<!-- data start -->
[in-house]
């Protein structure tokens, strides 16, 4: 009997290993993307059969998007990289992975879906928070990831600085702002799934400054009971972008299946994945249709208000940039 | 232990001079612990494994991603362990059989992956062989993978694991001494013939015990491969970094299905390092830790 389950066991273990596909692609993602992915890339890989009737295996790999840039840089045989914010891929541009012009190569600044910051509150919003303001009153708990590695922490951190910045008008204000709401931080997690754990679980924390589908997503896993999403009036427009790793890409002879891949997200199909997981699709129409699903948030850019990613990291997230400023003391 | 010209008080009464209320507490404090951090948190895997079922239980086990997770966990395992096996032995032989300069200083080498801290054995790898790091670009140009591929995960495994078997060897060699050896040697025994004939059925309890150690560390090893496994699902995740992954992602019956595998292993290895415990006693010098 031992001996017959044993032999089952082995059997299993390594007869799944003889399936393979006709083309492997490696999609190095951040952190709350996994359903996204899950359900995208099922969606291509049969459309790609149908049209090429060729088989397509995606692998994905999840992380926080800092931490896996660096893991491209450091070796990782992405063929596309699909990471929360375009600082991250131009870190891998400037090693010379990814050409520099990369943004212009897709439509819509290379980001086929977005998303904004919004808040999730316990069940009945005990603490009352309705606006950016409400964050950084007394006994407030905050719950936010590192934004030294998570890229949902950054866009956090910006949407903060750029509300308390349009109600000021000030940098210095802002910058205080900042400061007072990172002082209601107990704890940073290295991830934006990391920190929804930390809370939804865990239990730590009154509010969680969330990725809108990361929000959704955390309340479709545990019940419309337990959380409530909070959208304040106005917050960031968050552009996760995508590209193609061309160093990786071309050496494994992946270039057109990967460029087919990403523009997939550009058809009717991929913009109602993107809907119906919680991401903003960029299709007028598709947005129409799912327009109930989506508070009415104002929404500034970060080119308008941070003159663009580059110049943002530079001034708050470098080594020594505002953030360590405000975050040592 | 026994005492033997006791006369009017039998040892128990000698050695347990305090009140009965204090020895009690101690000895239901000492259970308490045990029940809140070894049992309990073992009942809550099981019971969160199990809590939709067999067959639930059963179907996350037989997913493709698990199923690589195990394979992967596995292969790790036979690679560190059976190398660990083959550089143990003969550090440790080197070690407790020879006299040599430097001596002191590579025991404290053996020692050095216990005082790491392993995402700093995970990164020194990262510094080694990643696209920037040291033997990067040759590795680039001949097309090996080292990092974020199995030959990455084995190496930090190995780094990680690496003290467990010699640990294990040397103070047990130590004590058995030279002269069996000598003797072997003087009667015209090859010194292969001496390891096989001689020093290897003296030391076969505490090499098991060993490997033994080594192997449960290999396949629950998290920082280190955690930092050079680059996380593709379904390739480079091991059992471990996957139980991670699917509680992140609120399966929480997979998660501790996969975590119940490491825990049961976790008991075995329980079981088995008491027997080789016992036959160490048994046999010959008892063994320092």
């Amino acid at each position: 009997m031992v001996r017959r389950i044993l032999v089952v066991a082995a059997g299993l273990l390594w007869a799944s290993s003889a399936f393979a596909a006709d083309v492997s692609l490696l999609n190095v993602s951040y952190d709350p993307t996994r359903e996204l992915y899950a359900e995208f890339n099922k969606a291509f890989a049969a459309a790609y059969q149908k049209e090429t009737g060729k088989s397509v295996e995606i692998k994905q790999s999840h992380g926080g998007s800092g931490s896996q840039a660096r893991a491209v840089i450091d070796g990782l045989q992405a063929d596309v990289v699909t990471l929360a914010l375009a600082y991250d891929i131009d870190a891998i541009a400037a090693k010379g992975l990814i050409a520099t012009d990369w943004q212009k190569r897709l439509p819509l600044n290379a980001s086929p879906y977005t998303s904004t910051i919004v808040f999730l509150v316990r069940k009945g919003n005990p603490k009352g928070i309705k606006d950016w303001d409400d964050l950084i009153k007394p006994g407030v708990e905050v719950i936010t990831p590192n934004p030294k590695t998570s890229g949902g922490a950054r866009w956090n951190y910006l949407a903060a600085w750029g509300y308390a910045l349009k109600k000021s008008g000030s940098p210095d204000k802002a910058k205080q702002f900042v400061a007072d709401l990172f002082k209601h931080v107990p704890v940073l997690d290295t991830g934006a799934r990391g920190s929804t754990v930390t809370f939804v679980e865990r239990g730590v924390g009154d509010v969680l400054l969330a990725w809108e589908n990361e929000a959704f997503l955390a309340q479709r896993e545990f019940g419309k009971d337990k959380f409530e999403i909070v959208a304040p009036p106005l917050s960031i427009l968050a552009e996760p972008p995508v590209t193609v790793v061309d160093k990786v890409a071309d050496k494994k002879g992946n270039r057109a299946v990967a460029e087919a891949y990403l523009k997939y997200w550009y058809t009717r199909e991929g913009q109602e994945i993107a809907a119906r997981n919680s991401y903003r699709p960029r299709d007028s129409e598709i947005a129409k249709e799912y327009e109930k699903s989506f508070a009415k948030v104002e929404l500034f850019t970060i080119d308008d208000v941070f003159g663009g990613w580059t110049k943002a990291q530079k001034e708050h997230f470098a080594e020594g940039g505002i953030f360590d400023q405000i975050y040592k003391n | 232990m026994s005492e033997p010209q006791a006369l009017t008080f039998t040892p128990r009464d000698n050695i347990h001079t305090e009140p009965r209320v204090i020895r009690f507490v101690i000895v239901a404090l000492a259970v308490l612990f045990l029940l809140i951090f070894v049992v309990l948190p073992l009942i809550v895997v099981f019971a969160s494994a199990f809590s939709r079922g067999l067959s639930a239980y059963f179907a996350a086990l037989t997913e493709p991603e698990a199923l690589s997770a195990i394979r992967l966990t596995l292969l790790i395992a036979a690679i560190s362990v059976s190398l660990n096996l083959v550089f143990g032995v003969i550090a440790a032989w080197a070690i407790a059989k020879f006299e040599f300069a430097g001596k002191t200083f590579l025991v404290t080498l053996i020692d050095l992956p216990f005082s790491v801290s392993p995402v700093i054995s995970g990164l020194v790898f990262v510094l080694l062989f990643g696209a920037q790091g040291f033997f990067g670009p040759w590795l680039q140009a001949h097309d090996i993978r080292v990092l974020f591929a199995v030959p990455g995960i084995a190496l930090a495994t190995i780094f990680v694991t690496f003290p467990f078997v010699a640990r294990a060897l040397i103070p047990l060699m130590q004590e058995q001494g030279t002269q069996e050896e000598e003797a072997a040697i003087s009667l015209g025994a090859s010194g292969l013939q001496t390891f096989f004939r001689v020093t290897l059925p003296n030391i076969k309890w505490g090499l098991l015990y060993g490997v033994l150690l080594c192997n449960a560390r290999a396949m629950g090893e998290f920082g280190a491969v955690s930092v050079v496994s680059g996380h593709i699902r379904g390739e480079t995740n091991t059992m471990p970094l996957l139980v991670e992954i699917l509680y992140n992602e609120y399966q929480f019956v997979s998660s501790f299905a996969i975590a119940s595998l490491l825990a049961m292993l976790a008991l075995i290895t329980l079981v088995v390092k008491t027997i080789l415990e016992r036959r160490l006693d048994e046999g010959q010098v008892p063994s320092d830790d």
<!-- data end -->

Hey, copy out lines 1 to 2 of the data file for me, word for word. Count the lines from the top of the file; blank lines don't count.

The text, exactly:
[in-house]
């Protein structure tokens, strides 16, 4: 009997290993993307059969998007990289992975879906928070990831600085702002799934400054009971972008299946994945249709208000940039 | 232990001079612990494994991603362990059989992956062989993978694991001494013939015990491969970094299905390092830790 389950066991273990596909692609993602992915890339890989009737295996790999840039840089045989914010891929541009012009190569600044910051509150919003303001009153708990590695922490951190910045008008204000709401931080997690754990679980924390589908997503896993999403009036427009790793890409002879891949997200199909997981699709129409699903948030850019990613990291997230400023003391 | 010209008080009464209320507490404090951090948190895997079922239980086990997770966990395992096996032995032989300069200083080498801290054995790898790091670009140009591929995960495994078997060897060699050896040697025994004939059925309890150690560390090893496994699902995740992954992602019956595998292993290895415990006693010098 031992001996017959044993032999089952082995059997299993390594007869799944003889399936393979006709083309492997490696999609190095951040952190709350996994359903996204899950359900995208099922969606291509049969459309790609149908049209090429060729088989397509995606692998994905999840992380926080800092931490896996660096893991491209450091070796990782992405063929596309699909990471929360375009600082991250131009870190891998400037090693010379990814050409520099990369943004212009897709439509819509290379980001086929977005998303904004919004808040999730316990069940009945005990603490009352309705606006950016409400964050950084007394006994407030905050719950936010590192934004030294998570890229949902950054866009956090910006949407903060750029509300308390349009109600000021000030940098210095802002910058205080900042400061007072990172002082209601107990704890940073290295991830934006990391920190929804930390809370939804865990239990730590009154509010969680969330990725809108990361929000959704955390309340479709545990019940419309337990959380409530909070959208304040106005917050960031968050552009996760995508590209193609061309160093990786071309050496494994992946270039057109990967460029087919990403523009997939550009058809009717991929913009109602993107809907119906919680991401903003960029299709007028598709947005129409799912327009109930989506508070009415104002929404500034970060080119308008941070003159663009580059110049943002530079001034708050470098080594020594505002953030360590405000975050040592 | 026994005492033997006791006369009017039998040892128990000698050695347990305090009140009965204090020895009690101690000895239901000492259970308490045990029940809140070894049992309990073992009942809550099981019971969160199990809590939709067999067959639930059963179907996350037989997913493709698990199923690589195990394979992967596995292969790790036979690679560190059976190398660990083959550089143990003969550090440790080197070690407790020879006299040599430097001596002191590579025991404290053996020692050095216990005082790491392993995402700093995970990164020194990262510094080694990643696209920037040291033997990067040759590795680039001949097309090996080292990092974020199995030959990455084995190496930090190995780094990680690496003290467990010699640990294990040397103070047990130590004590058995030279002269069996000598003797072997003087009667015209090859010194292969001496390891096989001689020093290897003296030391076969505490090499098991060993490997033994080594192997449960290999396949629950998290920082280190955690930092050079680059996380593709379904390739480079091991059992471990996957139980991670699917509680992140609120399966929480997979998660501790996969975590119940490491825990049961976790008991075995329980079981088995008491027997080789016992036959160490048994046999010959008892063994320092």